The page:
After five years at Penguin, Pearson left to found his own practice, admitting that ‘no-one ever leaves – I could have stayed in the same job forever. I needed to leave for that reason.’ His first outside clients included film director Ridley Scott and French publisher Zulma, though he continued to do work for Penguin, notably the third, fourth and fifth series of ‘Great Ideas’. Lately he’s designed a series of ten novels by Cormac McCarthy for Picador using book-size rubber stamps made from computer-set typographic designs to create wood-type-like variations.
Early in 2008, Pearson was approached by editor Jonathan Jackson (also an editorial director at Duckworth) to found White’s Books, which he describes as a company ‘without overheads’, since both of them manage to run the company while working. The imprint kicked off in style later that year with a series of cloth-bound popular classics, in wraparound covers by prominent illustrators, including Celia Birtwell (Wuthering Heights), Stanley Donwood (Treasure Island) and Joe McLaren (Dickens’ The Christmas Books), all selling for less than £20. They commissioned new introductions and carefully edited and typeset the text, adding ‘catchwords’ at the foot of each right-hand text, a device intended to aid reading aloud.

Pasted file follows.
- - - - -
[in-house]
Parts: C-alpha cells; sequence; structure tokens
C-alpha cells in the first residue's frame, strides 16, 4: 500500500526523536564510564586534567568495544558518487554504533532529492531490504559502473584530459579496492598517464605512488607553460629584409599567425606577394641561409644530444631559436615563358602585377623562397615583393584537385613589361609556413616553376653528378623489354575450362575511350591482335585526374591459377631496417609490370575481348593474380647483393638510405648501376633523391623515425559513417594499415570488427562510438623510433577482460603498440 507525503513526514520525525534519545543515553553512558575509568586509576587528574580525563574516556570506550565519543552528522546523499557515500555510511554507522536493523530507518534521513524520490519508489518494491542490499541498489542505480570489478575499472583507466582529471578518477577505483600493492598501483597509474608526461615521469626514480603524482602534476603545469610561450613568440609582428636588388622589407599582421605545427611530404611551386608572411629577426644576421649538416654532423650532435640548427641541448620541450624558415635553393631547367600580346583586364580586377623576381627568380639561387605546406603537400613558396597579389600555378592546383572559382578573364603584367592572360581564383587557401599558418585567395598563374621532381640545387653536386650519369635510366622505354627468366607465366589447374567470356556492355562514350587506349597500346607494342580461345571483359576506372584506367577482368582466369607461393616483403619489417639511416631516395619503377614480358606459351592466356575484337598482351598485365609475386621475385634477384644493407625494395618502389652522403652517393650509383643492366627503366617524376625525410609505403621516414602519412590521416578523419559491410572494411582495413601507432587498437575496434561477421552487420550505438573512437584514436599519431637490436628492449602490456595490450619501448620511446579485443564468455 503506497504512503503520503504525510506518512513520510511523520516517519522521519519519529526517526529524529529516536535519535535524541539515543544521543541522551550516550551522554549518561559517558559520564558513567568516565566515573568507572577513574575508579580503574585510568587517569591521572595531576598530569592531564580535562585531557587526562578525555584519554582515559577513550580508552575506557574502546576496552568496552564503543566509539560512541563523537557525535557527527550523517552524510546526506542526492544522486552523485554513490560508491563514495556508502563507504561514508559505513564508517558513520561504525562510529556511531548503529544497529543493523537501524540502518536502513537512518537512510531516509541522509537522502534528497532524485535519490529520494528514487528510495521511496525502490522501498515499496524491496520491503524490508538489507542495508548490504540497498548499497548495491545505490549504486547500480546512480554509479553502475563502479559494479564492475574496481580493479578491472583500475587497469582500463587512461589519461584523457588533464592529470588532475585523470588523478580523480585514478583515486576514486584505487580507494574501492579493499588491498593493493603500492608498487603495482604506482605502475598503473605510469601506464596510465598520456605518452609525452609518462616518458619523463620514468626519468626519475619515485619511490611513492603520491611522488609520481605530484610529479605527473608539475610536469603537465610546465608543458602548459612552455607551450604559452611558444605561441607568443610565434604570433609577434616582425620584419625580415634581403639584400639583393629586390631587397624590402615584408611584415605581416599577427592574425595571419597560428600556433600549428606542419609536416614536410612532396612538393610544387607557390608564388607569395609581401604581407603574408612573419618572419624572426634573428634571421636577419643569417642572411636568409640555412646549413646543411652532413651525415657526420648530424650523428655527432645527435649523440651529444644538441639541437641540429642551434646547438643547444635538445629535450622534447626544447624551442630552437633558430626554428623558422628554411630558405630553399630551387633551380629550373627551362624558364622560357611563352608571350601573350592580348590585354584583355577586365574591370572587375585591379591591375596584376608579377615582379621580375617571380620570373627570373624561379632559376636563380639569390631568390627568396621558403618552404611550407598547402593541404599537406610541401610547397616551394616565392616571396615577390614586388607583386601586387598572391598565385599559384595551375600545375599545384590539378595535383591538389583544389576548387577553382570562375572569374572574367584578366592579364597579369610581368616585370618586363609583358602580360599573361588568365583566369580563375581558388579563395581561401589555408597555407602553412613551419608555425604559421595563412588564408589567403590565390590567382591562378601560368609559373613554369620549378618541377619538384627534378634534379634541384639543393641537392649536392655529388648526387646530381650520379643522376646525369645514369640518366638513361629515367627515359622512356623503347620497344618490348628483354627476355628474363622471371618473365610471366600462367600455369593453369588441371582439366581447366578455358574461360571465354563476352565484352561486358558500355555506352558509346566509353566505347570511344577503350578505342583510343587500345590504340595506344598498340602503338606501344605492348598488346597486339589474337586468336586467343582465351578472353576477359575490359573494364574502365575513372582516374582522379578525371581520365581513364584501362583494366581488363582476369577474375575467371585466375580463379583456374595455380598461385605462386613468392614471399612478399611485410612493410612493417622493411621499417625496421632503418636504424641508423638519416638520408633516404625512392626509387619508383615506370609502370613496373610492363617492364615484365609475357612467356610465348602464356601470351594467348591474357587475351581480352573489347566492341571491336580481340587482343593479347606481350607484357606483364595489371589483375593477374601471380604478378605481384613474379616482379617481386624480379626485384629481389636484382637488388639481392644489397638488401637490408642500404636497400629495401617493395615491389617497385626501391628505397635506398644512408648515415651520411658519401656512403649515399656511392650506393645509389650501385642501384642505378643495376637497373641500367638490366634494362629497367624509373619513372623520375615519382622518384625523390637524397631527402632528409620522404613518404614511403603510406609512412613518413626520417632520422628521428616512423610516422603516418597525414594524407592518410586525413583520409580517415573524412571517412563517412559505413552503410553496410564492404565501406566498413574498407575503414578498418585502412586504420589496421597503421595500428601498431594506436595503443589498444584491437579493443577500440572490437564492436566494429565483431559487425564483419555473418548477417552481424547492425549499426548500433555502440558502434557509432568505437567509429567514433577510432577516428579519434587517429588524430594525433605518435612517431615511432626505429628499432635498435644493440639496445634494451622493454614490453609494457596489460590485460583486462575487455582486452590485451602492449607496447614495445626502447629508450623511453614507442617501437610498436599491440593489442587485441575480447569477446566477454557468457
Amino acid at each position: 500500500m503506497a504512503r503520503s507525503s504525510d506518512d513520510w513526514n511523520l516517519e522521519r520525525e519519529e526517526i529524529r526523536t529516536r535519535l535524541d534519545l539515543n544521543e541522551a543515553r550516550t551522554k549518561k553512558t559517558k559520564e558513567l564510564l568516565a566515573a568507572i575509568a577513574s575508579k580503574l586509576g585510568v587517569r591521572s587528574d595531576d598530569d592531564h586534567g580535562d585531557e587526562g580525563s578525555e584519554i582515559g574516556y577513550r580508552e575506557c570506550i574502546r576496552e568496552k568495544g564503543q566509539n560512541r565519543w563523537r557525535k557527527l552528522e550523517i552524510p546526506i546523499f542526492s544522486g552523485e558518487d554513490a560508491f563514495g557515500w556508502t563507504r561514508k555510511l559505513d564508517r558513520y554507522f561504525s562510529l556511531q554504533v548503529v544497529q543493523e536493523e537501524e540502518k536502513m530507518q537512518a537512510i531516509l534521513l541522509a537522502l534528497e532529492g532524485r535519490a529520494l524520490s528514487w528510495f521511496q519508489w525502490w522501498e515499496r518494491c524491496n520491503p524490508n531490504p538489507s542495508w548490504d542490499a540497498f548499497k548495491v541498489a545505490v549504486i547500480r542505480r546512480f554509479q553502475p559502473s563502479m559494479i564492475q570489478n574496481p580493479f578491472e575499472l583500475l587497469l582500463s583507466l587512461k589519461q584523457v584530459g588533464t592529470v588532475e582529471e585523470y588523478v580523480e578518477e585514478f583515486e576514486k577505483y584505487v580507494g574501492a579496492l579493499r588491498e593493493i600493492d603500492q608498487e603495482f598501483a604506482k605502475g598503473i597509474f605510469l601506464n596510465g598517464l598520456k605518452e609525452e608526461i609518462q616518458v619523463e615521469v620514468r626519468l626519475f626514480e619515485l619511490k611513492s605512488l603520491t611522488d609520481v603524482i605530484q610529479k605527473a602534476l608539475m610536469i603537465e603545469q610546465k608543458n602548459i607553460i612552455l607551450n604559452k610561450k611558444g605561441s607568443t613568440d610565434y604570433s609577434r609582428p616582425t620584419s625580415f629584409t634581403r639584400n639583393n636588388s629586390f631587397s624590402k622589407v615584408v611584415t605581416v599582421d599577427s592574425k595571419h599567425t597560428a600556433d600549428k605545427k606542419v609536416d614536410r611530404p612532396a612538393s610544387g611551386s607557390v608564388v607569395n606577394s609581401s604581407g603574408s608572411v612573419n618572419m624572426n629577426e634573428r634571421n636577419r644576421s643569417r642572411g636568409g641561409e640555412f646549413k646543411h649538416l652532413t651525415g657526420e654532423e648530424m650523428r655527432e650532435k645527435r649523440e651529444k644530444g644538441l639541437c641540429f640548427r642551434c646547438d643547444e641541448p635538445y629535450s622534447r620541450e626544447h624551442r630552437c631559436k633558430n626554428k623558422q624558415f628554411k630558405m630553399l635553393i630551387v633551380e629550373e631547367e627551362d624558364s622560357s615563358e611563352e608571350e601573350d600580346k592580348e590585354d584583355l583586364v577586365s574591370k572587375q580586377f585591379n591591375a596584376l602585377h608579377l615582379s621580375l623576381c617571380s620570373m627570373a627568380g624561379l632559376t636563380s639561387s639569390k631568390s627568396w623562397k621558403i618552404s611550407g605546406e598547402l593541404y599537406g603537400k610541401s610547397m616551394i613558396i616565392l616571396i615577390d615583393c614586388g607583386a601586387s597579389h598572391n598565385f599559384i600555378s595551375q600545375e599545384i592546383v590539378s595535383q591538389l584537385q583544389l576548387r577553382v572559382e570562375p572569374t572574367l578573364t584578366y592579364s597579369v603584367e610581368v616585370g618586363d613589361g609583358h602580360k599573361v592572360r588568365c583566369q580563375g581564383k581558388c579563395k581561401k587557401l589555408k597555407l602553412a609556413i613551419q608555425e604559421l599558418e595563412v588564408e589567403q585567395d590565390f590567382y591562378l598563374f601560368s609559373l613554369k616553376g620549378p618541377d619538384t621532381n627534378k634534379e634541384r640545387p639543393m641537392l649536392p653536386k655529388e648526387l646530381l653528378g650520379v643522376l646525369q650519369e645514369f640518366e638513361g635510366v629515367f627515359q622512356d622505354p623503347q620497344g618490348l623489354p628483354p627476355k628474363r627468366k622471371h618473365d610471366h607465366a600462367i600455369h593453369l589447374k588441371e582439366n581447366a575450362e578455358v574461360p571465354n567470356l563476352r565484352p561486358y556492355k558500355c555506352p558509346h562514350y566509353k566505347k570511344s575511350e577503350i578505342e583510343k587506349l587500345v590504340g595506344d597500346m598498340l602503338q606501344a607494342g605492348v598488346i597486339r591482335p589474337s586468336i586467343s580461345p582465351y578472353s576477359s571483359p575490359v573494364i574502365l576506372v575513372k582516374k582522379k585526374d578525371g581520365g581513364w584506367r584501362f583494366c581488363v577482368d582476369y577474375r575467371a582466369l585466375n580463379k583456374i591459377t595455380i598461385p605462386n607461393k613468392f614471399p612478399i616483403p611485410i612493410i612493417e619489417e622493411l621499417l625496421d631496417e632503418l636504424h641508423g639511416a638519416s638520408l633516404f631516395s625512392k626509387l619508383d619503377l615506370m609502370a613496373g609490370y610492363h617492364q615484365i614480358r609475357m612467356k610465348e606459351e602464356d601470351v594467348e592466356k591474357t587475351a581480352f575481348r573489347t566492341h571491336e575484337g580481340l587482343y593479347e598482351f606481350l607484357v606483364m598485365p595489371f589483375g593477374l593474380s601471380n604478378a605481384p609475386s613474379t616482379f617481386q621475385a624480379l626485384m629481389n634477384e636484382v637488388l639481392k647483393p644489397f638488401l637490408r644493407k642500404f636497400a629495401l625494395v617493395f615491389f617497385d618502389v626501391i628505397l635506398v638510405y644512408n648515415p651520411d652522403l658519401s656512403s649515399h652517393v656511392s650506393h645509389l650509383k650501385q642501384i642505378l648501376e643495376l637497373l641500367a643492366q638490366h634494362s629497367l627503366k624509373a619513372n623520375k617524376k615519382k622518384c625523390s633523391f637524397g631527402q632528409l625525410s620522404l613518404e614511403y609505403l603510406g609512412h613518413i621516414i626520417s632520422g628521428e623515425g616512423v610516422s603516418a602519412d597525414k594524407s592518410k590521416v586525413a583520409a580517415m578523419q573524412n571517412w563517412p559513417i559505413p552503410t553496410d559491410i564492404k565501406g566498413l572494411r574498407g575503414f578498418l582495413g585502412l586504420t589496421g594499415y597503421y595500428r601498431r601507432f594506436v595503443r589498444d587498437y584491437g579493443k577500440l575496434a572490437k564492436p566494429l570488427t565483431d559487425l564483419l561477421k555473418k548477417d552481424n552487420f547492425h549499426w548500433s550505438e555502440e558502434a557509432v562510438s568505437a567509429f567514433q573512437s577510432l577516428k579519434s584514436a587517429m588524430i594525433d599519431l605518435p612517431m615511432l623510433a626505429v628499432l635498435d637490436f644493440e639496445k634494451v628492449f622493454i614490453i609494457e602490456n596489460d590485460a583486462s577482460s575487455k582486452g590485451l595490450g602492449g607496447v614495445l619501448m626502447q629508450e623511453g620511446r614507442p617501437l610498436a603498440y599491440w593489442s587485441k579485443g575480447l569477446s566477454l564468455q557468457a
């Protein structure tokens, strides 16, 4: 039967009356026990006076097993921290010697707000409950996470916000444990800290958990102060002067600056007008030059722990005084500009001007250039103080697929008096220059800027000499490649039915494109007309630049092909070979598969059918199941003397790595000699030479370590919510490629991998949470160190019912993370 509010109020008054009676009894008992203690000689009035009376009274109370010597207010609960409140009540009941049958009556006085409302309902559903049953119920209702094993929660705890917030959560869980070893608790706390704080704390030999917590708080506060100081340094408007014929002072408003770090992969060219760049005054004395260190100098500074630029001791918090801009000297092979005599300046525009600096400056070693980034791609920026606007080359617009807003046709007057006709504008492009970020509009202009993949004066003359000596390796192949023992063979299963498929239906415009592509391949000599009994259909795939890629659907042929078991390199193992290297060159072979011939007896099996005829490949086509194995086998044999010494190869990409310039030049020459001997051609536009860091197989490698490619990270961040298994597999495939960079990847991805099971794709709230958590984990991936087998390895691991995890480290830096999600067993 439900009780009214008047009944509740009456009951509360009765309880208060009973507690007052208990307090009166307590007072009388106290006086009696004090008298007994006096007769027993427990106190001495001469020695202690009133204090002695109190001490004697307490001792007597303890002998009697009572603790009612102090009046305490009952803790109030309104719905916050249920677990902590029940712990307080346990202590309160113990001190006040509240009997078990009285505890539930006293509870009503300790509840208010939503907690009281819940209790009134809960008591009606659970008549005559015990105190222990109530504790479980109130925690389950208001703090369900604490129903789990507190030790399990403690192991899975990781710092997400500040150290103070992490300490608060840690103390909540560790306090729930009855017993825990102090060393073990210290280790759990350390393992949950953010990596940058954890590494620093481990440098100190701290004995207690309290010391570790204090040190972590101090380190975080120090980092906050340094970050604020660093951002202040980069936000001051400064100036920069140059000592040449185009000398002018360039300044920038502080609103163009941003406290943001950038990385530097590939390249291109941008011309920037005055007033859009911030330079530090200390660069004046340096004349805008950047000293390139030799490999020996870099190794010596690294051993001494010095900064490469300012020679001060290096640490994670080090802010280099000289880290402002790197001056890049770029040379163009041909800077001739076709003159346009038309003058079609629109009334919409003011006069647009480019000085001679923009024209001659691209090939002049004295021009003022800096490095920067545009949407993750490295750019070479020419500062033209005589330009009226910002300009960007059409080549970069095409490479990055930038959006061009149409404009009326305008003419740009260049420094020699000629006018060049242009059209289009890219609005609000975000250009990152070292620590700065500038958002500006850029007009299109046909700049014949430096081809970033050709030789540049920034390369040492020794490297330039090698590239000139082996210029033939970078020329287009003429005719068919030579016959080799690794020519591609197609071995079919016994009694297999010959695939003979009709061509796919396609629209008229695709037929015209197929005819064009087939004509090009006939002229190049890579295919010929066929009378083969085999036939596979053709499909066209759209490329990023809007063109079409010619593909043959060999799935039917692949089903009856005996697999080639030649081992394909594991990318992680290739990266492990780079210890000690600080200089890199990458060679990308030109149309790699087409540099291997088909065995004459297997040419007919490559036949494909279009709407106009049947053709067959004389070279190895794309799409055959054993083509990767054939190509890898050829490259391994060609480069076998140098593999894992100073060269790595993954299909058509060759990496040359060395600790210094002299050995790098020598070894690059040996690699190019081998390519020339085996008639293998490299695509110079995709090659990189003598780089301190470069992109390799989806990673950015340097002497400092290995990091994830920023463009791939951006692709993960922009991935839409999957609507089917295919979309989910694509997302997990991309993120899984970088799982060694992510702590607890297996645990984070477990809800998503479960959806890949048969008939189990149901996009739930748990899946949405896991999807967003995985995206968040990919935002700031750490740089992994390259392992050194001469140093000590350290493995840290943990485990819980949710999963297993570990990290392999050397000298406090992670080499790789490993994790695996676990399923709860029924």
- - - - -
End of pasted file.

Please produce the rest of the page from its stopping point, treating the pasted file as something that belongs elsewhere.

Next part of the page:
‘Classic books are a multi-million pound part of the market for books so all we need is a niche in it,’ says Jackson, who had admired Pearson’s Penguin designs with some degree of jealousy while working at rival publisher Weidenfeld & Nicolson. By placing emphasis on design and production, White’s Books has aimed for a wider range of customers than other publishers, selling them in classy department stores such as Fortnum & Mason’s, gift shops and smart gallery shops.
A second series of hardback classics, at the even more popular price of £6.99, uses McLaren’s illustrations throughout. Titles include Jane Eyre, Dr Jeckyll and Mr Hyde and Alice in Wonderland, for which Joe McLaren has completed a set of scraperboard interior illustrations as well as the cover. ‘One of the things I find most refreshing about working with David is that he’s not remotely concerned with being fashionable,’ says McLaren, ‘His work looks timeless.’
Pearson’s own illustrations tend to be pattern-based, as on the Zulma covers, or conscious homage, such as his ‘Great Ideas’ covers based on designs by Richard Paul Lohse. Despite his claim to be a technophobe, he’s comfortable using the computer to create endpapers and cover designs, often using step and repeat in Photoshop to create patterns from repeated shapes and signs. ‘On a simplistic level, just playing with pure form on screen feels like a departure from a day setting type – you can just push shapes around, it’s the nicest work I do in terms of passing time.
Above: El último lector, Éditions Zulma, 2008. Pearson explains that the design provides information about the ‘temperature and colour’ of the contents.
‘He doesn’t especially have a “look”,’ says Catherine Dixon, his former tutor at Central Saint Martins. ‘He twists and turns, always doing things that you would never expect, such as his Walter Benjamin cover for “Great Ideas”. He’s also very generous, taking great pleasure in commissioning people that he admires.’